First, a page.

Follow Ian Hanchett on Twitter @IanHanchett
Republicans Cast 150K More Votes than Democrats in North Carolina Primaries: ‘GOP Enthusiasm Way Up’
Republican voters turned out in droves to participate in the North Carolina primaries and surpassed Democrat participation — even though there are more registered Democrat voters in the state.
Analysis of voter data by the Republican National Committee (RNC) after Tuesday’s elections revealed Republican voters cast roughly 150,000 more votes than Democrats 758,637 to 612,645. GOP turnout was “86 percent higher than 2018 and nearing 2020 levels,” RNC Deputy National Press Secretary William O’Grady told Breitbart News.
🐘📈⚡️GOP enthusiasm is way up
With 98% of Pennslyvania primary votes counted, Republicans have HIGHER turnout than Democrats – the first time this has happened in a decade.
With 100% of North Carolina counted, there were nearly 150k more GOP votes cast than Dem votes.
— Nathan Brand (@NathanBrandWA) May 18, 2022
“GOP enthusiasm is way up,” RNC Communications Director Nathan Brand tweeted Wednesday, referring to the results in both the Pennsylvania and North Carolina primary elections.
Election analysis from the New York Times rendered similar findings, with 759,554 GOP voters participating in the North Carolina U.S. Senate primary and 613,170 Democrats participating in the state’s Democrat U.S. Senate primary. Both Rep. Ted Budd (R-NC) and former Chief Justice of the North Carolina Supreme Court Cheri Beasley (D) made clean sweeps in the primaries and will face off in the November general election.
O’Grady noted that “in counties Biden won in 2020, GOP primary votes were 169,210 or 182 percent higher than in 2018.” Former President Donald Trump won the state in 2020 against now-President Joe Biden, though only by a narrow margin of 1.3 percent.
North Carolina Democrat voters were clearly not as revved for this year’s primaries as they were in 2020, when they cast a total of 1,251,389 votes securing the Democrat nomination for Cal Cunningham in the U.S. Senate primary. GOP voters cast 776,291 ballots, slightly more than in 2022, and nominated now-Sen. Thom Tillis (R-NC) who ended up beating Cunningham in the general election.
While North Carolina still has more registered Democrat voters than Republican voters, registered unaffiliated voters have been growing exponentially over the past few years. In 2016, there were 2,736,124 Democrat voters, 2,099,551 GOP voters, and 2,076,361 unaffiliated voters, according to data from the North Carolina State Board of Elections. By 2022, registered Democrats fell to 2,493,492, GOP voters grew slightly to 2,198,612, and unaffiliated voters leaped more than 450,000 to 2,532,944, surpassing Democrats.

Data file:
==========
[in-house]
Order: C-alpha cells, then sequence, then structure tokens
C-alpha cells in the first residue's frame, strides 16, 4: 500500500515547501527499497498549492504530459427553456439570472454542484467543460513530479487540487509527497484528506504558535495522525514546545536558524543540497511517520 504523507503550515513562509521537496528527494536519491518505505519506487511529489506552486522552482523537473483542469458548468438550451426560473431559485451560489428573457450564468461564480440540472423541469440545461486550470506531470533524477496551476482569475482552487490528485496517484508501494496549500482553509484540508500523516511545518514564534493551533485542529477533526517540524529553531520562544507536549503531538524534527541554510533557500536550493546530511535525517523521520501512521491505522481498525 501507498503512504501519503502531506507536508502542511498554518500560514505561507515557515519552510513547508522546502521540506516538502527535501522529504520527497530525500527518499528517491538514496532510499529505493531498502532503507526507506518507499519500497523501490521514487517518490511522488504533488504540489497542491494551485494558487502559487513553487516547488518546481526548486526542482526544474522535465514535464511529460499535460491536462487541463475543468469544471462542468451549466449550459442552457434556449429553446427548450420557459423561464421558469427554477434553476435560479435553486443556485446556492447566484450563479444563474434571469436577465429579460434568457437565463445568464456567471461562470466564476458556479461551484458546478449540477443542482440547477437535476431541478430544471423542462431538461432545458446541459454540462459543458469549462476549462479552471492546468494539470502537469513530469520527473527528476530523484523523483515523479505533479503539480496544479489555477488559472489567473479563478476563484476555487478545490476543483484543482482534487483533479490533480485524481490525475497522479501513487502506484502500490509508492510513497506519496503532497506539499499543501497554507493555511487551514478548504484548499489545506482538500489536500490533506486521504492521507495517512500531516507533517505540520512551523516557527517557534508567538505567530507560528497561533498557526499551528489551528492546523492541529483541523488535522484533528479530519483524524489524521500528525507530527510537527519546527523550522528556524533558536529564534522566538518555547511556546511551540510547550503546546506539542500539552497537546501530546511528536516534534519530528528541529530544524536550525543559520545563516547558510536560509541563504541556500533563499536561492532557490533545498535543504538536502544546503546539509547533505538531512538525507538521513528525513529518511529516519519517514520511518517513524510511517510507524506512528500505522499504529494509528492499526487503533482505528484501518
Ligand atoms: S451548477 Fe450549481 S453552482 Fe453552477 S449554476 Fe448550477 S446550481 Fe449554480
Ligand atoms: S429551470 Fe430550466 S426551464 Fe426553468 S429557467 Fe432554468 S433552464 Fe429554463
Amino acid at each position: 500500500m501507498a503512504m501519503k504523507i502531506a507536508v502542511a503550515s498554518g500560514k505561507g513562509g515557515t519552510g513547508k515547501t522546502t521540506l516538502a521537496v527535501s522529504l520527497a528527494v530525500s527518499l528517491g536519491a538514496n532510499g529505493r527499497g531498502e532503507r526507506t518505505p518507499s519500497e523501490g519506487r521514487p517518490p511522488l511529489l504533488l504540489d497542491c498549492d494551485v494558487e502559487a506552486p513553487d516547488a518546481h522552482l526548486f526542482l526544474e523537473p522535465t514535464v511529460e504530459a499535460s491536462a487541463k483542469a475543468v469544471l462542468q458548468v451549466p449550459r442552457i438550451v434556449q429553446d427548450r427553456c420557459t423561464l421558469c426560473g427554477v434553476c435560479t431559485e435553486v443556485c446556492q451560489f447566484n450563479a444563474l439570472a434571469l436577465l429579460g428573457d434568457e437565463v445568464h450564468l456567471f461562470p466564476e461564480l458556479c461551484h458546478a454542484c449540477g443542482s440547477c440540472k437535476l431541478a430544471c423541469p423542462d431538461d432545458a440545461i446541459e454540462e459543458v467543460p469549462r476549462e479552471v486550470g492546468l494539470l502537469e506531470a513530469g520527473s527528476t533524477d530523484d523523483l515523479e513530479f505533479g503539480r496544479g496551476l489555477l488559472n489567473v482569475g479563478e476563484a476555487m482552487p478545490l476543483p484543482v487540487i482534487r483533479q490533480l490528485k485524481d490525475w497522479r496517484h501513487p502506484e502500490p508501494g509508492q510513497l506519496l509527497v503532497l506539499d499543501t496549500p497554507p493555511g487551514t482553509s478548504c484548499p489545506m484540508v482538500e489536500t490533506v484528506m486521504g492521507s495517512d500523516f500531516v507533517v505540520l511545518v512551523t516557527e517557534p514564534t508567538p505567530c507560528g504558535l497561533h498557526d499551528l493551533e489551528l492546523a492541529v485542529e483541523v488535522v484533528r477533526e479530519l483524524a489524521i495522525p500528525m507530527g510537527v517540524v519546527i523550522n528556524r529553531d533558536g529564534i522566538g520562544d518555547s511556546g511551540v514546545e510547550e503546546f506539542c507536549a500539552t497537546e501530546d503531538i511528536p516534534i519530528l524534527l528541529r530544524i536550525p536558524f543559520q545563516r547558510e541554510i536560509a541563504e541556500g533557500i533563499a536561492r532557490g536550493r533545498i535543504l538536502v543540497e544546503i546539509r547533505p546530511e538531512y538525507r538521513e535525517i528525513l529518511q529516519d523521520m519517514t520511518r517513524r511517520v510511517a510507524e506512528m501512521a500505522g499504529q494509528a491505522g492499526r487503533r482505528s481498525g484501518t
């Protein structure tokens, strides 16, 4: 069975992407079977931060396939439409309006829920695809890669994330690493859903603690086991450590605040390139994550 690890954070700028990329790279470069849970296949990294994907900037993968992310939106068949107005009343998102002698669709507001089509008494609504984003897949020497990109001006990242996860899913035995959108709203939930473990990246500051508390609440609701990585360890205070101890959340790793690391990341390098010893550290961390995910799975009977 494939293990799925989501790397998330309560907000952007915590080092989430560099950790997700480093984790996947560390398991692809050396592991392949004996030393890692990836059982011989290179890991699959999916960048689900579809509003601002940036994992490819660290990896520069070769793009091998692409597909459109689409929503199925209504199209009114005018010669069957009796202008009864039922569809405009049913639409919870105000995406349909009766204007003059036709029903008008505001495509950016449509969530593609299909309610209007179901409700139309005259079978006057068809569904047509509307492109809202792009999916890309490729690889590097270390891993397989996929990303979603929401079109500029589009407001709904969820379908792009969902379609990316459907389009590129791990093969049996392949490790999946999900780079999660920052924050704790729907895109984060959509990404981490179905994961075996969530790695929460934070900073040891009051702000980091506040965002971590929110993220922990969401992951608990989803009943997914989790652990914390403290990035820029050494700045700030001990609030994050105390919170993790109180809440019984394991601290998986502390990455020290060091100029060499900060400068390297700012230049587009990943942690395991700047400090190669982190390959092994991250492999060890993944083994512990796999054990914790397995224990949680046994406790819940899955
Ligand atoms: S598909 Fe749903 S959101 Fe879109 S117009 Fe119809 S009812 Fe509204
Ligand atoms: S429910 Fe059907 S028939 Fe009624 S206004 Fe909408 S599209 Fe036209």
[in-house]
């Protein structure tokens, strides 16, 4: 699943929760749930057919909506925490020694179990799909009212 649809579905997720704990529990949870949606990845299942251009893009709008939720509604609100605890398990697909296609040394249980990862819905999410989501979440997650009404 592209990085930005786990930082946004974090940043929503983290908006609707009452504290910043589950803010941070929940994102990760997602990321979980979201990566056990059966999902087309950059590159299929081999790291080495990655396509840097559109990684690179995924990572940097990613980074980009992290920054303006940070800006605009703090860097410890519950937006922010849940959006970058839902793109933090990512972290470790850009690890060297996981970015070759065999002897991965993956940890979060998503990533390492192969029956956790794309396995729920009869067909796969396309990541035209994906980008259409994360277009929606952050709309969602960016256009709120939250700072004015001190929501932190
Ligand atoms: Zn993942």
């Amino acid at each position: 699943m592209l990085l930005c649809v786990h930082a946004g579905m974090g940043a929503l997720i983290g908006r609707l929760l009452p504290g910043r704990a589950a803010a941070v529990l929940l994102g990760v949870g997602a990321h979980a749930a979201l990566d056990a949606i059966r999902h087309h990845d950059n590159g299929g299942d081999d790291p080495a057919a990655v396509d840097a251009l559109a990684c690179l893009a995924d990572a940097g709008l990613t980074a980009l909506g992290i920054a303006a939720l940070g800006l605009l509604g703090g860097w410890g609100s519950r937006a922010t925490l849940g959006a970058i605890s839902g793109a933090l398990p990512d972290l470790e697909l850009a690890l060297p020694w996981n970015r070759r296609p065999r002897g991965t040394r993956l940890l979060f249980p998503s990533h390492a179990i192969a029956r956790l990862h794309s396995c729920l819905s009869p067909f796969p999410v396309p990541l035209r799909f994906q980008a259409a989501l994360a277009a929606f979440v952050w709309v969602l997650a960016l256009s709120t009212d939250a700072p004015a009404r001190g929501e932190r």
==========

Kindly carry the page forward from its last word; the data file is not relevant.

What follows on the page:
As expected, Unaffiliated voter registrants passed Democrats this week to make them the largest group of registrants in NC politics (~7600 more Unaffiliated than Dems). A #ncpol (1/11)
This was a slow build that picked up momentum recently, as the graph below indicates. pic.twitter.com/vXuEsJUarT
— Chris Cooper (@chriscooperwcu) March 19, 2022
The increase in unaffiliated voters is significant and indicative of a larger national trend — independent voters more and more are leaning and voting Republican as the Democrat Party loses itself catering the whims of the far-left. A Gallup poll in January 2022 found that by the end of 2021, the percentage of Democrat-leaning independent voters decreased by five points, and Republican leaners increased by four points.
Katherine Hamilton is a political reporter for Breitbart News. You can follow her on Twitter.
Jankowicz: ‘Ironic’ Disinformation Board Killed by Disinformation
Nina Jankowicz said Wednesday on MSNBC’s “All In” that the Department of Homeland Security’s new Disinformation Governance Board was disbanded because of disinformation.
Jankowicz was supposed to lead the now-dissolved board.
Jankowicz said, “All these sensationalized narratives about what people thought the board was going to do was completely wrong. It was a coordinating mechanism. It was meant to make sure that the very large agency that is the Department of Homeland Security, that people were talking to each other within it. Let me give you an example, FEMA, the agency that handles disasters and environmental issues, would often encounter misinformation about natural disasters. Let’s say an adversary like Iran or China would put out a false narrative like this is how you get out of the city, or this is where you can find disaster aid. That could put people really into danger, their lives into danger. That’s the sort of disinformation and misinformation that we were looking to support the department in addressing, to make sure they had best practices, and most importantly, to protect Americans’ freedom of speech, civil liberties, and privacy while we are doing all that work. So, every characterization of the board that you heard up until now has been incorrect, and frankly, it’s kind of ironic that the board itself was taken over by disinformation when it was meant to fight it.”
She continued, “I’ve been a really nuanced, reasonable person, again, as I said, I briefed and advised both Republicans and Democrats. I admired some of steps even the Trump administration took to combat disinformation.”
She added, “To say that I am just a partisan actor wildly out of context.”
Follow Pam Key on Twitter @pamkeyNEN